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The Art of Skill Building

The Art of Skill Building

Before becoming a Licensed Professional Counselor, I spent some time working as a behavior aid at school specifically for students with an Autism Spectrum Disorder diagnosis. One of the lessons that stuck with me from that experience is that learning a new skill was often best learned when not experiencing the situation/stressor. An example of this is that if a student had difficulty regulating emotions, deescalating when upset, staying calm, etc. we would see the most success if we practiced “taking a break” or another coping skill when the student was already calm so that it would become more like muscle memory and when they became escalated in the future and were prompted to take a break it felt more natural for them to use the skill. Essentially, our capacity to learn, retain, and recall information is best when we are calm.

Most of the clients I see now, whether it be for ADHD, anxiety, depression, etc., they are mostly triggered in regard to scenarios at school. On one hand, it is helpful for clients to be in counseling during the school year because they can discuss and process their triggers as they are happening and they learn skills that could be immediately useful to them in their time of stress. On the other hand, during the school year, most of my clients are involved in sports/activities, have weekly spiritual engagements, have tutoring, and homework all in addition to attending school. This means the students often feel they are in a state of stress, pressure, anxiety, distraction, chaos, etc. and it can be difficult for those skills to be practiced often enough in a calm setting/state of mind, and therefore their brain may not as easily recall those skills in a time of stress.  The art of skill building is finding the balance of students practicing skills when they are calm and practicing skills when the incidents or stressors are occurring often.

I often remind parents that summer break is a great time to practice skills because typically the students’ stressors decrease during this time, which allow their brain and body to retain and recall information with more ease. I also believe in teaching kids that it’s okay to relax, have fun, enjoy their breaks/vacations, and just be a kid without feeling pressured to always be “working,” or “producing.” Below are 3 ways of how you can help your child practice skills over the summer while still encouraging them to enjoy summer break without all the pressure.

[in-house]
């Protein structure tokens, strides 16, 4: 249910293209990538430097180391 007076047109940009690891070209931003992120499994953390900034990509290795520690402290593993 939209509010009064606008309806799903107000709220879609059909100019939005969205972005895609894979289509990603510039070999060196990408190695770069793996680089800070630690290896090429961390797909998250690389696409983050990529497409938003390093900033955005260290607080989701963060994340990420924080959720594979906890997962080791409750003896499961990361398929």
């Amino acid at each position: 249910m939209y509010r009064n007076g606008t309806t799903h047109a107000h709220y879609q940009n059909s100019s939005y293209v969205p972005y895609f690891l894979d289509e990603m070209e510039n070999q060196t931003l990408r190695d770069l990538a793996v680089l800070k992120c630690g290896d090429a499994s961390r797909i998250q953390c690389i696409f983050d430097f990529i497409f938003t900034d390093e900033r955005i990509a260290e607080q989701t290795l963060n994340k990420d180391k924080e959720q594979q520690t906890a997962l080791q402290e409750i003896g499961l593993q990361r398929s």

• Create a daily routine: You can create a routine chart for your child for the mornings or evenings that include things they would already be doing such as brush teeth, wash face, get dressed, make the bed, and eat breakfast. Then have them check off that they completed them every day. This can help your child practice creating a system/process, following directions, and staying on task.
  • Use timers and create a schedule: Have your child identify 3 things they want to do that day. You may direct them in saying, “What’s one thing you want to do today to be active?” “What’s one thing you want to learn today?” “What is one thing you want to play today?” Let the child decide what is on their list so it is fun for them. If your child needs to work on transitions or time management have them set a time or a timer for their chosen activities, (i.e. “I would like to ride my bike at 9am after breakfast”, or “I would like to ride my bike for 30 minutes today.”) This can help them practice organizing, transitioning, time management, etc. They don’t need to plan/organize their entire day, just have them identify about 3 things for their list and they can play or do whatever else they’d like in-between those activities.
  • Choose at least one calming/comforting activity a day: Ask your child to identify a few things that make them feel calm or comforted and have them plan a specific time (i.e. 2pm) or an amount of time (i.e. 20 minutes a day) that they will spend practicing relaxation each day. They could decide to practice several calming activities for 30 minutes a day where they do a guided meditation, then blow bubbles, and color a picture during that time, or they may choose to listen to music and journal for the full 30 minutes. Allow them to choose their own (approved) calming activities for each day so they will be more interested in practicing them, have options to pull from in the future, and be more likely to want to use them.